In a declaration attached to the policy plaintiff was identified as the policy holder and the auto specifically covered as insured was a Buick station wagon. The insurer denied liability and the matter was tried to the court without a jury on stipulated facts. We quote from the opinion:
"The pertinent provisions of the policy * * * are to be found on page 1 of the policy under `Insuring Agreements' subtitled `Coverages'. Subsection D(2) of the `Coverages' provides for payment of all reasonable expenses incurred within one year following an accident to the policyholder whose injury was sustained:
'(a) by being struck by a land motor vehicle or trailer, or
'(b) while in or upon, entering or alighting from any other land motor vehicle or trailer except one owned by the Policyholder or a member of his household * * * '
"Plaintiff claims he is entitled to recover under above sub-paragraph (a) since the *393 injuries resulted, he contends, from his being `struck by a land vehicle or trailer'.
"Defendant contends that sub-paragraph (b) specifically denies recovery if the injuries were sustained while in a land motor vehicle, if such vehicle is one owned by the policyholder. The defendant further contends that plaintiff was not `struck by a land motor vehicle or trailer' as claimed and as that expression appears in sub-paragraph (a) because there was no physical touching between the person of the plaintiff and the vehicle which collided with the one in which he was then riding.
"The decision in this case therefore rests upon the interpretation and meaning of the language `by being struck by a land motor vehicle or trailer' and the effect, if any, of sub-paragraph (b) of the policy which limits recovery under that sub-paragraph to injuries received while in or upon or operating a vehicle other than one owned by policyholder or by a member of his household.
"The first question to be considered is whether or not within the context of this policy a person is `struck by a land motor vehicle' when the vehicle which he is then operating or on which he is riding is involved in a collision with another vehicle and such person receives injuries admittedly resulting from such accident, even though there has been no physical touching between the person injured and the vehicle which collided with the one in which he was riding or which he was operating.
"* * *
"Webster's New International Dictionary devotes three full columns to the varied definitions and meanings of the word `strike' and they include the words and phrases 'to hit', `dash', `clash' or `to come in collision with'.
"* * *
"A pedestrian who walks with the assistance of a cane, thrown to the ground when a vehicle strikes his cane from his hands without actually touching his person, causing him to be injured; two pedestrians walking side by side only one of whom, however, is physically brushed by a passing vehicle causing them both to be thrown to the ground and injured; a person seated in a swing or on a hammock, on a lawn, off the street, thrown into the air by a vehicle out-of-control, crashing into the swing or hammock but not actually touching the person of the injured; a person riding on a bicycle or motorcycle, having it hurled from under him by a passing vehicle without actually touching his person; the rear-end collisions which are a daily occurrence on our city streets, and frequently happen when a vehicle stops at an intersection for a red light and while stopped is struck by a vehicle from behind, causing injury to the operator or passenger of the stationary vehicle.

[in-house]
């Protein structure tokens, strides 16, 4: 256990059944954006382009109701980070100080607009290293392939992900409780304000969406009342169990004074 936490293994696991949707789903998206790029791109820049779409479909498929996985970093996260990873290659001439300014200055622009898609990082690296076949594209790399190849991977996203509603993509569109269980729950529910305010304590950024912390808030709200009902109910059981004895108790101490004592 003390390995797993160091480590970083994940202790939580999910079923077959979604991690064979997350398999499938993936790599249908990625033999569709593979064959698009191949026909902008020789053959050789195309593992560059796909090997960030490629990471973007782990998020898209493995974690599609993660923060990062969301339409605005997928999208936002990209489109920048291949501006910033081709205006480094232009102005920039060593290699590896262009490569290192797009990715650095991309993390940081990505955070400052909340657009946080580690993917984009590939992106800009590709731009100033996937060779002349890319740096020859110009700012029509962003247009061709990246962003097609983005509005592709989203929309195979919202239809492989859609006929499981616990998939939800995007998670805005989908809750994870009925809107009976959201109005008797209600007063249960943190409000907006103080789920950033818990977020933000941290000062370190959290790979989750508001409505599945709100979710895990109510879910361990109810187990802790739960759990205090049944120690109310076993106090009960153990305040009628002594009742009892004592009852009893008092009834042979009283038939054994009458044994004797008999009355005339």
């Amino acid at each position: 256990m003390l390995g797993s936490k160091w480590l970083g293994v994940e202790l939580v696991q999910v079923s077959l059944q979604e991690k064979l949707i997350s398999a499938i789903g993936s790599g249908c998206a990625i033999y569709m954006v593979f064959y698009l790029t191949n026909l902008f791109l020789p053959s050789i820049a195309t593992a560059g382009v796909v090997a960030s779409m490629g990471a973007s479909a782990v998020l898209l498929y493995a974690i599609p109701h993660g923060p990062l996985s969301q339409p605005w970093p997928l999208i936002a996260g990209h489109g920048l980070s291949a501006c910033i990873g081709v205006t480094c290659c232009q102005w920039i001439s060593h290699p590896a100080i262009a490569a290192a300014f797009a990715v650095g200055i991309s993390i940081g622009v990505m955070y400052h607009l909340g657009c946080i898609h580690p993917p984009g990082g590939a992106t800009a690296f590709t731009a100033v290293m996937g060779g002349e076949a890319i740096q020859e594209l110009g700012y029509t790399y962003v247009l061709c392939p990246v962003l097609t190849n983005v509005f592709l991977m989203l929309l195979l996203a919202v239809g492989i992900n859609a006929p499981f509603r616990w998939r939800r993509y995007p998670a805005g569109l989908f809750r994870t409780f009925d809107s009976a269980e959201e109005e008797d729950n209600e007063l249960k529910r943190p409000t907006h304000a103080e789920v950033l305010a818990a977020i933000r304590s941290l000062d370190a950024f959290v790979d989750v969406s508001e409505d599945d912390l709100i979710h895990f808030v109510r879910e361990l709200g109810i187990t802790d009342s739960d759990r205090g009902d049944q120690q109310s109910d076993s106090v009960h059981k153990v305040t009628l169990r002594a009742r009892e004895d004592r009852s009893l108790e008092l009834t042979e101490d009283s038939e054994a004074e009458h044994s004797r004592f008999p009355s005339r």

"To hold as the defendant insists, that in none of these instances was the person injured 'struck by' the offending vehicle, merely because there was no physical touching of the person injured by said vehicle, would seem to be novel, unwarranted and without justification, taking into account the common and ordinary meaning of these words and phrases which are not obscure or ambiguous and which in ordinary usage, in the opinion of this Court, are commonly understood to mean the contrary.
"* * *
"Thus, the inescapable conclusion is reached that the reasonable and ordinary meaning of the words `struck by', not elsewhere or otherwise in the policy restricted or limited, must be given and applied and that such meaning embraces and correctly describes the factual pattern in the instant case. If it be urged that the language of the policy selected by the insurer, is in the use of words `struck by' ambiguous or of uncertain meaning, which this Court does not agree, it is in that case at least fairly and reasonably susceptible to the construction this Court gives it and that construction which is favorable to the insured should be adopted in accordance with the *394 rules of construction already and previously noted."
The court held "that when a person suffers injuries, while seated in an automobile into which another vehicle crashes or with which it collides, and such injuries result from said collision, as is admitted to be the case here, he has been `struck by' such other vehicle and qualifies for the benefits of a contract of insurance granted when such injuries were received `by being struck by a land motor vehicle or trailer'."
In Wright v. Beacon Mutual Indemnity Co. (Ohio Com.Pl. 1961), 87 Ohio Law Abst. 178, 179 N.E.2d 547, plaintiff sued his insurer for injuries sustained when an automobile struck the rear of a farm wagon he was towing with a tractor and threw him against the tractor and onto the highway. No actual physical contact occurred between plaintiff and the auto. The pertinent policy language was: